Max Boot says, "Unless the U.S. does more to address the Iraqi prime minister's postelection moves, billions of dollars and thousands of lives could be for naught."
If the Conservatives emerge from the British elections as the governing party, their skepticism toward European integration could weaken the bloc and its potential as a U.S. partner, writes CFR's Charles Kupchan.
John Campbell discusses the death of Nigerian president Umaru Yar'Adua and its implications for Nigerian politics.
A troubled economy and competing interests mean Britain's general elections tomorrow could create a "hinge moment" in the U.S.-UK relationship, says Robin Niblett of Chatham House.
Joshua Kurlantzick discusses the roots of the conflict in Thailand.
Iraq's political standoff may be resolved with a compromise candidate, says CFR's Rachel Schneller. But it won't happen according to a U.S. timetable. And it shouldn't affect U.S. plans to withdraw combat troops this summer.
A judicial ruling in Iraq could delay the formation of a new government until the fall, increasing the risk of a planned U.S. drawdown of troops by the end of August, says CFR's Brett McGurk.
A deal to extend the stay of Russia's Black Sea Fleet in the Crimea in exchange for up to $40 billion worth of gas discounts stops Ukraine's drift toward NATO, but political-military integration with Russia is not in the interests of the nation.
Pakistan's constitution continues to be the focus of political struggle, with the nation's prime minister, president, regional governments, and army vying for advantage.
Although there is no real choice in the April 2010 Sudanese elections, The Economist emphasizes that this was the first time that most Sudanese had been able to vote since 1986, and minor delays here and there wasn't going to dampen the generally festive spirit.
J. Peter Pham recounts Sudan's recent history relevant to the April 2010 elections there.
The U.S. should consider postponing its planned August pullout from Iraq for several months to help maintain stability as post-election political jockeying and opportunistic violence by al-Qaeda in Iraq play themselves out, writes CFR Iraq expert Brett McGurk.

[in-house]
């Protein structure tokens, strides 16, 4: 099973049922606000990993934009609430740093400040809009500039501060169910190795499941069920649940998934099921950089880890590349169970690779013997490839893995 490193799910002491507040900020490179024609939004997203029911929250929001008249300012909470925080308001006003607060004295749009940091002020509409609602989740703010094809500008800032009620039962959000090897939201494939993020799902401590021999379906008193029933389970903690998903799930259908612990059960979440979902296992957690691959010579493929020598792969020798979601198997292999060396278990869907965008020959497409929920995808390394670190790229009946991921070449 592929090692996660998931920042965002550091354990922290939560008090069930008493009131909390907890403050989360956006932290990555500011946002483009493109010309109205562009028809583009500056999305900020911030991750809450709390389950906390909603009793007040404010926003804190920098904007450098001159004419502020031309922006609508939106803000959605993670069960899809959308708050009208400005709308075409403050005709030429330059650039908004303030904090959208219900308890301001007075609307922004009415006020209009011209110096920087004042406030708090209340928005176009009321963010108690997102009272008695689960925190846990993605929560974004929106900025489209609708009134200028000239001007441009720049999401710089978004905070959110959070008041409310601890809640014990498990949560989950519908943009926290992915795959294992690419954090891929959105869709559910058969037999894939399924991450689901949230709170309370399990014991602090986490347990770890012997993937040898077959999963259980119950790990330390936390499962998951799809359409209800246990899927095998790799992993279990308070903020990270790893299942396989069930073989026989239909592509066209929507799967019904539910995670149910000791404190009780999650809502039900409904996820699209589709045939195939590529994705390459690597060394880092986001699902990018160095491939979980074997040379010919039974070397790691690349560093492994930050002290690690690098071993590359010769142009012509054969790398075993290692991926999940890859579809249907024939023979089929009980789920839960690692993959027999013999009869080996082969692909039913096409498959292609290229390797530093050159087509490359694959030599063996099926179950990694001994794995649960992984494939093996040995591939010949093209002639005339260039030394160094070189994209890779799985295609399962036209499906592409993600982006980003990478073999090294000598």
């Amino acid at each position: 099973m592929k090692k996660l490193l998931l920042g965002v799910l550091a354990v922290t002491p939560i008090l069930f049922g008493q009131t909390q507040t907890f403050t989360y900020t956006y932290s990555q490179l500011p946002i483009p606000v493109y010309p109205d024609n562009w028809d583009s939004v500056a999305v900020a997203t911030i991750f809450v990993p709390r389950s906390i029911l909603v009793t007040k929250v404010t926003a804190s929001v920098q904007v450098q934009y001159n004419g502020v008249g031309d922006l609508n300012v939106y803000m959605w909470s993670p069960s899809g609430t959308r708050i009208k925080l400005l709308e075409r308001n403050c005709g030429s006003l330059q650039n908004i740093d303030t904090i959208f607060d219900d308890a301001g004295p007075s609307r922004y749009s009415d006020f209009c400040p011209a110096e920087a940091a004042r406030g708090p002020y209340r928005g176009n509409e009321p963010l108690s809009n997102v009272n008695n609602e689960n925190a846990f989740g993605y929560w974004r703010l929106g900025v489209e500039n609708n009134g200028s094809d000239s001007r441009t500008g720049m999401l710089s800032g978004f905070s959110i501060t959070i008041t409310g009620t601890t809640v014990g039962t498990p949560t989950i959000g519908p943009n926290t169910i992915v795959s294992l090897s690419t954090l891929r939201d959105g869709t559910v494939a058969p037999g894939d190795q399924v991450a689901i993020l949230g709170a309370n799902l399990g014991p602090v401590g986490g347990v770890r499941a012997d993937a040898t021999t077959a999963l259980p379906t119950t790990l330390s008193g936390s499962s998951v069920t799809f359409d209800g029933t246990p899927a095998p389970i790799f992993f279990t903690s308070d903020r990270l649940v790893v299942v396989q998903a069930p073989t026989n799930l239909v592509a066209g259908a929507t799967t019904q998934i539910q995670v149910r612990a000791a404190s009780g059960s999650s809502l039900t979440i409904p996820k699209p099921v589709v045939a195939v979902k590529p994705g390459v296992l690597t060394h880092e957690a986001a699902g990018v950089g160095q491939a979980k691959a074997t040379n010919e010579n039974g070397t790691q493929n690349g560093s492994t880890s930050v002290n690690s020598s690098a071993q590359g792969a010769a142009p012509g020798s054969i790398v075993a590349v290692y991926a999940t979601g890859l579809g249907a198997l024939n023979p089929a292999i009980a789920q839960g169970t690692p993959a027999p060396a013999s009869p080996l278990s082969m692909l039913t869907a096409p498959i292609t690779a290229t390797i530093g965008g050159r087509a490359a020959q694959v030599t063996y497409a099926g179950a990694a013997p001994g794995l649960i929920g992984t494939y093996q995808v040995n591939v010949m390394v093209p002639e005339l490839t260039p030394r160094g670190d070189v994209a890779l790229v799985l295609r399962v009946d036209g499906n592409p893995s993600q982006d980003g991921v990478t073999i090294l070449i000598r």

The close, completed counts in Iraq's elections mean that it will take months of coalition-building, and Sunni-Shiite political tensions, before it's clear who will head the new government, says CFR expert Meghan O'Sullivan.
Listen to experts report on Nigeria's presidential crisis, sectarian conflict, and security dilemmas in the oil-rich Niger Delta.
Watch experts report on Nigeria's presidential crisis, sectarian conflict, and security dilemmas in the oil-rich Niger Delta.
Iraq's security forces performed especially well during parliamentary elections but a big test looms in the months ahead as votes are counted and Iraqi factions try to form a government, says CFR's Brett McGurk.
Special operations play a critical role in how the United States confronts irregular threats, but to have long-term strategic impact, the author argues, numerous shortfalls must be addressed.
The author analyzes the potentially serious consequences, both at home and abroad, of a lightly overseen drone program and makes recommendations for improving its governance.
A groundbreaking analysis of what the changes in American energy mean for the economy, national security, and the environment. More
A roadmap for the United States' greatest overlooked foreign policy challenge of our time--relations with its southern neighbor. More
Two experts argue that despite myriad development strategies, only one can succeed in alleviating poverty in India: the overall growth of the country's economy. More